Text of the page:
With its edgy title, Pannal Players’ pantomime ‘Little Red: Ridin’ in da Hood’ always promised to deliver a modern-day take on this traditional fairy tale.
At curtain up, the Ancient Forest of Knaresborough was a scene of bucolic delight as woodland creatures cheerfully greeted one another to the overtures of Grieg’s ‘Morning’ – so far, so traditional.
The woodland idyll was abruptly ended however as the music cut to The Spice Girls’ ‘Wannabe’. Enter the sassy Little Red and her girly gang: worldly Cinders, Snow White, seemingly shipped in straight from the Bronx, and butch Belle, passing herself off as sweet-singing sensation. Clearly Little Red and her posse were going to be no pushover for the big bad wolf and his lupine friends Weird, Verene and Baskerville.
Try as he might, the famished wolf, artfully played by Harvey Pennell channelling Ray Winstone, and his oh-so-scary sidekicks cannot satisfy their appetites. Their designs on Grandma, aka Lorraine InSpain (Mike Newby), become rapidly unstuck when lustful Grandma attempts to woo them over lunch. Cue a hilarious take on the Diet Coke advert, reducing the wolves to quivering wrecks. In a departure from the time-honoured tale, it is Wolf who gasps ‘Oh Grandma, what big eyes you have!” and is forced to beat a hasty retreat.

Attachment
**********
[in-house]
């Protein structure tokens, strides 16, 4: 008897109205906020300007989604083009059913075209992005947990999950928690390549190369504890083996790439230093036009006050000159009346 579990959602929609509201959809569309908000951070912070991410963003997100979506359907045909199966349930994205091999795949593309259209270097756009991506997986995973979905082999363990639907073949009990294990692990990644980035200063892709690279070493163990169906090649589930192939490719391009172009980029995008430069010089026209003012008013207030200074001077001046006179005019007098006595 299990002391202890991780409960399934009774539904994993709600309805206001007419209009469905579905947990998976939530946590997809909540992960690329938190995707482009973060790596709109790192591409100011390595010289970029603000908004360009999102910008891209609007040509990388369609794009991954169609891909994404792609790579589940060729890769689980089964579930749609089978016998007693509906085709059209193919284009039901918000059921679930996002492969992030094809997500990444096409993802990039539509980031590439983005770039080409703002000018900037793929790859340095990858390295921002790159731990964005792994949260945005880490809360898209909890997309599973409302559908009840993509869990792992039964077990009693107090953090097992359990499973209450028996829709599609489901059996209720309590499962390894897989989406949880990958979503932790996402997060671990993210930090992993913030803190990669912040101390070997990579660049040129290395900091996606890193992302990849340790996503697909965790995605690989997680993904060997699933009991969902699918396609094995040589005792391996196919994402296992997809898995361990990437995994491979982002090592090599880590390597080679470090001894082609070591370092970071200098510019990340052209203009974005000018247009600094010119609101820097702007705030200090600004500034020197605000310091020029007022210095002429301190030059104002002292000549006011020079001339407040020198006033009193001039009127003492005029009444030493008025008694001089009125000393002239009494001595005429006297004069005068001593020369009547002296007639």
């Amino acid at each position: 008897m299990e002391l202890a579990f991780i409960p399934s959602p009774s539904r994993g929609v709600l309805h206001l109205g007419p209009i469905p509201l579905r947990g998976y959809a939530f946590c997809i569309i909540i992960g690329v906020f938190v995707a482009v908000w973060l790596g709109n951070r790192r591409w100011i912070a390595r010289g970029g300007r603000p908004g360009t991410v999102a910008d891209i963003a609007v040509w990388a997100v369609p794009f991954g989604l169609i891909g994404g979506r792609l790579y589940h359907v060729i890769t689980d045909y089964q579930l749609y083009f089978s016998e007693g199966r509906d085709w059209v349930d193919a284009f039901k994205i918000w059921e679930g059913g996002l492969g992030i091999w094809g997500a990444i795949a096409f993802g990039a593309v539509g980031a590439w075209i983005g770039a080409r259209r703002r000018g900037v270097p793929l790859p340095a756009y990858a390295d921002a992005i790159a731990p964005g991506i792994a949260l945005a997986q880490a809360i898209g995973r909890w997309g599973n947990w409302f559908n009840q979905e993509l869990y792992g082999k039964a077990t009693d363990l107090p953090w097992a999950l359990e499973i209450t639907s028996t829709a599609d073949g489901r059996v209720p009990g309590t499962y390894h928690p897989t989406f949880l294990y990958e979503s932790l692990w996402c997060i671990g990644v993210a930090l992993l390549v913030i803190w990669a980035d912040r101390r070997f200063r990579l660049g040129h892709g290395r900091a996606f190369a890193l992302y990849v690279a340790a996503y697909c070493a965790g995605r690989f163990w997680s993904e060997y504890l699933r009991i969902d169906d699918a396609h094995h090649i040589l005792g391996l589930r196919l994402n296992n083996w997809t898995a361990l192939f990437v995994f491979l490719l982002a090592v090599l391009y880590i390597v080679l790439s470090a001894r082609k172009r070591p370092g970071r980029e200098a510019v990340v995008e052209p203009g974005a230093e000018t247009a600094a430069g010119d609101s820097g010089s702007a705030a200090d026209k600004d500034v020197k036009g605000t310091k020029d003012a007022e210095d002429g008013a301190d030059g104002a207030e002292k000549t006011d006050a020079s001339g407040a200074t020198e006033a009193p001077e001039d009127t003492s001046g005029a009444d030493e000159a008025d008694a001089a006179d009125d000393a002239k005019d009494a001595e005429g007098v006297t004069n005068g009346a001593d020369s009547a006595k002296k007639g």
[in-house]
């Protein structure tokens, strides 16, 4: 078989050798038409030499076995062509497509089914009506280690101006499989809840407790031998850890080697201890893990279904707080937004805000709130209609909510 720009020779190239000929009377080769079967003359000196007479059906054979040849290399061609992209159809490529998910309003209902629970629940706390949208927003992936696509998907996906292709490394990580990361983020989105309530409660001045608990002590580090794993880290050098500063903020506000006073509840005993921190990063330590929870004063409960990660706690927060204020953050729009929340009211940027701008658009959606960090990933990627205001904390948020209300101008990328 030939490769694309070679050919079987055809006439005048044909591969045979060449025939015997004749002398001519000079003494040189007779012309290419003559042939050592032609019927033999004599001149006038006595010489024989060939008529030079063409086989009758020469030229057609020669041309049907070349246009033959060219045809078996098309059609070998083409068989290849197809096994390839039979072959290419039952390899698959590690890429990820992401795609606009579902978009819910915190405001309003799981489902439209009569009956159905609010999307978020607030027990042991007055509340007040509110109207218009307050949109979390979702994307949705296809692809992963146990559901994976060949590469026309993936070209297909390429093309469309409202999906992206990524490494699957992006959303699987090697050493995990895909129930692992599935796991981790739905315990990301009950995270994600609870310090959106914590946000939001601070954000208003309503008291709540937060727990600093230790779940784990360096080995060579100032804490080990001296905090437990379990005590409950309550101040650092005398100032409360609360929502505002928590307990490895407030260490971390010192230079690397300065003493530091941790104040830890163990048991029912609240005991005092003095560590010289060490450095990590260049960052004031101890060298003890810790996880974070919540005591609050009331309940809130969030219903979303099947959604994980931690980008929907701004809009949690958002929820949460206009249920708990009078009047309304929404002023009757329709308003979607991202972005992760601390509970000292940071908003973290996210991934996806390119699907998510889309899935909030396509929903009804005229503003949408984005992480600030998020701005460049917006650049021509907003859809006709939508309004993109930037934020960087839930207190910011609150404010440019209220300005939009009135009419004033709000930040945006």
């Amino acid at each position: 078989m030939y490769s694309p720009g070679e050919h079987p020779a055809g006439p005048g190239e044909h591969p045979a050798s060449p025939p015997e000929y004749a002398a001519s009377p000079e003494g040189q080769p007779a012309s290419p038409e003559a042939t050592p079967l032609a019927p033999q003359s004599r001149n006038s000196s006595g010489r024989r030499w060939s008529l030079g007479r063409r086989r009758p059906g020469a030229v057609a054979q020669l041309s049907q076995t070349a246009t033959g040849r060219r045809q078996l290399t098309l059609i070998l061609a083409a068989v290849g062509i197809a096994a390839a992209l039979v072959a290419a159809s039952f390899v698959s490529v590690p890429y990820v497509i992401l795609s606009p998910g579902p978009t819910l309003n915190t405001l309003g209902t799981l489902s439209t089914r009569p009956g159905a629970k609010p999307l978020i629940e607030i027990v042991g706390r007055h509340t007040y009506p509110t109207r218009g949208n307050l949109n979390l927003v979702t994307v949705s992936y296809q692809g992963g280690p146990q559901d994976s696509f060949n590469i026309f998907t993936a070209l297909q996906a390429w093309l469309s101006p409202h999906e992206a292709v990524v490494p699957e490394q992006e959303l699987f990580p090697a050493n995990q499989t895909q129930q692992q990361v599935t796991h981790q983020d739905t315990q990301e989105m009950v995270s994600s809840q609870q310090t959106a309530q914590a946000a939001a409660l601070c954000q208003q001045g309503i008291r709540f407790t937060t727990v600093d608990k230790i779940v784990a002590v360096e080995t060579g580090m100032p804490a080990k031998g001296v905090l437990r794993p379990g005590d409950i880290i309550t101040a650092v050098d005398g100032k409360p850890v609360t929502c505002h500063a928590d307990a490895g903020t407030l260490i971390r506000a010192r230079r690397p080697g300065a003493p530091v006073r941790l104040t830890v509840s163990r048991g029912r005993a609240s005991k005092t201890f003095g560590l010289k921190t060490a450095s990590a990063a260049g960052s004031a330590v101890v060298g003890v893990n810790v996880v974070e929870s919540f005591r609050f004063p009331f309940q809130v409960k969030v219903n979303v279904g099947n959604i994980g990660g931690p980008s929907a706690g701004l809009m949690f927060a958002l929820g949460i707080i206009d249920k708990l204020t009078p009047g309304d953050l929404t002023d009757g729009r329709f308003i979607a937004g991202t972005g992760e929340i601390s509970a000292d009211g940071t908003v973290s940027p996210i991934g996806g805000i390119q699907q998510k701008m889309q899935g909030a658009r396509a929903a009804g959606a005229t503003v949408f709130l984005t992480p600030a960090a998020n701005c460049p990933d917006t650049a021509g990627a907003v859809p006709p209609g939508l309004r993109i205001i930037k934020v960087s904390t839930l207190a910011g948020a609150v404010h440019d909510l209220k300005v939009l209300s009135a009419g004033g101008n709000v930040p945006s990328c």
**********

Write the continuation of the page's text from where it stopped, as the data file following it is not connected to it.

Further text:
Their plans scuppered, the wolves turn their attention to their next prey, Little Red’s Mum. What follows is a tense kidnapping scene hauntingly set to Billy Ocean’s ‘Red Light Spells Danger’ in which the audience is led to believe Mum has been eaten. There’s an audible sigh of relief as Mum appears with her baking tray, having been taken by the wolves to cook them up a tasty roast dinner.
Turns out it’s not just Little Red’s gang hot on Wolf’s heels; lovestruck huntsman, Munter, aims his bow and arrow firmly in Wolf’s direction hoping to capture his heart. After an expertly choreographed fight scene, Wolf and his mates finally hand Mum back and succumb to an easier life among the Pannal Silver Surfers. Little Red has won the day and everyone can celebrate at Prom.
Doing its bit for girl power in the centenary year of Women’s suffrage, ‘Little Red: Ridin’ in ‘da Hood’ served up the perfect blend of energetic dance routines, upbeat soundtrack and racy dialogue. Just like the ravenous wolf, the audience were left hungry for more.